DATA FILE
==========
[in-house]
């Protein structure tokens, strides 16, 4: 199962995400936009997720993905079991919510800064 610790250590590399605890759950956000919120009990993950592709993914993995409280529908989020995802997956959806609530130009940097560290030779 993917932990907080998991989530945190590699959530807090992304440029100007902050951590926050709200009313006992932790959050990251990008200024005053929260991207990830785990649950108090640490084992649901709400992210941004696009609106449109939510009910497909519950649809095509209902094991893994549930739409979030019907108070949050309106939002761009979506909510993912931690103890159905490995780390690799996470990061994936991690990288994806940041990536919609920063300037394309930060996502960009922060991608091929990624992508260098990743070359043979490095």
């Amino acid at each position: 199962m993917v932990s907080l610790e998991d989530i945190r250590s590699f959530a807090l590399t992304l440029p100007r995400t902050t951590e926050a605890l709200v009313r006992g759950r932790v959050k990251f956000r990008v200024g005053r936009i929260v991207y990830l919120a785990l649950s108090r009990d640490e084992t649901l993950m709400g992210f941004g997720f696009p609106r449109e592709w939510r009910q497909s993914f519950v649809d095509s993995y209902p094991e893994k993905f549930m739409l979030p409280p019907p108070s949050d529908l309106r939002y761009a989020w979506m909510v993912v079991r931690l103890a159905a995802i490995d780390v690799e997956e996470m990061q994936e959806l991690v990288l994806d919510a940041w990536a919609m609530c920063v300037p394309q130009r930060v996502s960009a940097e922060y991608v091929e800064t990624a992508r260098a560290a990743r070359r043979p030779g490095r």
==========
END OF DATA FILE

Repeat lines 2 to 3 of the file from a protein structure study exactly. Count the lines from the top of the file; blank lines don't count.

């Protein structure tokens, strides 16, 4: 199962995400936009997720993905079991919510800064 610790250590590399605890759950956000919120009990993950592709993914993995409280529908989020995802997956959806609530130009940097560290030779 993917932990907080998991989530945190590699959530807090992304440029100007902050951590926050709200009313006992932790959050990251990008200024005053929260991207990830785990649950108090640490084992649901709400992210941004696009609106449109939510009910497909519950649809095509209902094991893994549930739409979030019907108070949050309106939002761009979506909510993912931690103890159905490995780390690799996470990061994936991690990288994806940041990536919609920063300037394309930060996502960009922060991608091929990624992508260098990743070359043979490095």
């Amino acid at each position: 199962m993917v932990s907080l610790e998991d989530i945190r250590s590699f959530a807090l590399t992304l440029p100007r995400t902050t951590e926050a605890l709200v009313r006992g759950r932790v959050k990251f956000r990008v200024g005053r936009i929260v991207y990830l919120a785990l649950s108090r009990d640490e084992t649901l993950m709400g992210f941004g997720f696009p609106r449109e592709w939510r009910q497909s993914f519950v649809d095509s993995y209902p094991e893994k993905f549930m739409l979030p409280p019907p108070s949050d529908l309106r939002y761009a989020w979506m909510v993912v079991r931690l103890a159905a995802i490995d780390v690799e997956e996470m990061q994936e959806l991690v990288l994806d919510a940041w990536a919609m609530c920063v300037p394309q130009r930060v996502s960009a940097e922060y991608v091929e800064t990624a992508r260098a560290a990743r070359r043979p030779g490095r």